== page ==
Another orchid to make a first appearance in 2017 was the Purple Beard-orchid. Two separate plants grew right on the edge of the walking track at the back of our property, and another two on a cleared section near the Brown-clubbed Spider-orchids. We had seen one Red Beard-orchid in a different area in 2013, and … Continue reading Purple Beard-orchid (Calochilus robertsonii)
We primarily have Brown Clubbed Spider-orchids on our property, but in October 2017 I photographed this Plain-Lip Spider-orchid. Among a few straggly bracken stems, there were two Plain-lip Spider-orchids, squat and dark compared to the brightly coloured Brown-Clubbed Spider-orchids with their green combs. I missed the orchid season last year, so I don’t know if … Continue reading Plain-Lip Spider-orchid (Caladenia clacigera)
I am looking for some assistance here. For the last three years I have watched this patch of what I think are Chiloglottis leaves grow and then curl up in late Spring/early Summer. I haven’t seen any flowers grow on them. The leaves are growing beneath a mature eucalyptus tree approximately halfway between the house … Continue reading Mystery Leaves (6 Photos) Can You Identify This Plant?
When we first moved in, almost five years ago now, there were very few native plants around the dam. We pulled out a heap of Agapanthus plants and a large cactus plant which, to us, were at odds with sclerophyll bushland surrounding it. Since then, grass grew, kangaroos and wallabies grazed, and each year we … Continue reading Self-Seeding Cranberry Heath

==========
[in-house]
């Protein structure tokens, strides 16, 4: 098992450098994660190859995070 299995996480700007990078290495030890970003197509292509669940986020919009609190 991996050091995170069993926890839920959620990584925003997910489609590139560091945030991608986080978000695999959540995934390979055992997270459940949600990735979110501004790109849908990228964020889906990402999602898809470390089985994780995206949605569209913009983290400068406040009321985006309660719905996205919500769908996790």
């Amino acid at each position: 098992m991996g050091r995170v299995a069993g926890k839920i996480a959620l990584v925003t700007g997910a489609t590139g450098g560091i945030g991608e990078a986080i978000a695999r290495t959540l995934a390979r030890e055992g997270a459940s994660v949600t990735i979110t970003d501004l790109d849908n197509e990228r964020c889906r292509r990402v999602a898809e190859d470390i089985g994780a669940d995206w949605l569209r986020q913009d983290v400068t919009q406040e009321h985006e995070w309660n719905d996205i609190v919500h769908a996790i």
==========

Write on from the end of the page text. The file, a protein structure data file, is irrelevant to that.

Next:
Common Heath can have white, pink or red flowers. We don’t have any red flowering heath here, but it is found in a reserve about ten minutes drive down the road. Over the years I have found about 3 or 4 plants with deep pink flowers, but predominantly we have white flowering Heath on our … Continue reading Pale Pink Heath
When I first found these pretty blue flowers, a year or two ago, I thought they might be native. I put the photograph aside for identification, and got too busy to search for the species name. With the wet spring weather, it is plentiful again this year. Unfortunately, it isn’t a native Australian species, but … Continue reading Pimpernel (Anagallis arvensis)
Happy New Year to you! On this first day of 2017, the cold and damp weather is still with us. A few days ago, we were complaining about being too hot, and now we’re cold again. One positive of the cool weather is the prolonged flowering season. In particular, the Pale Vanilla Lily (Arthropodium milleflorum) … Continue reading Pale Vanilla Lily – White?
As I wrote about last week, and as requested by Nature on the Edge here are some photographs of the smaller plants, such as Ivy Leaf Violets, Rice Flowers, Pale Sundews and Goodenias which seem to be flourishing this year, with the wet weather and prolonged cooler temperatures. We’ve had carpets of colour in the grass … Continue reading Ivy Leaf Violets, Sundews, Rice Flowers and Goodenias
When I posted the photograph of the Early Nancy flowers, I lamented the lack of spring flowers – in particular, the Waxlips and Pink Fingers. Well, two days after I posted, the flowers began to appear. However, it has been so wet and windy, the opportunities to get out with a camera have been limited. … Continue reading Tigers, Tigers, Tigers!
On my walk around the property this morning, I noticed many species of plants sending up new growth. Among them were patches of orchid leaves. The photograph above shows Small Mosquito Orchid leaves, Waxlip Orchid leaves and possibly a Helmet Orchid leaf. In other places, many species of Greenhood are establishing colonies, the Gnat … Continue reading Orchid Leaves
A group of visiting Field Naturalists discovered this Small Spider-orchid growing right next to some Sundew plants I had marked to show them. It was a bit embarrassing to have walked past it multiple times without even noticing it was there. Luckily I didn’t stand on it before the visitors arrived. In appearance, the Small … Continue reading Small Spider-orchid (Caladenia parva)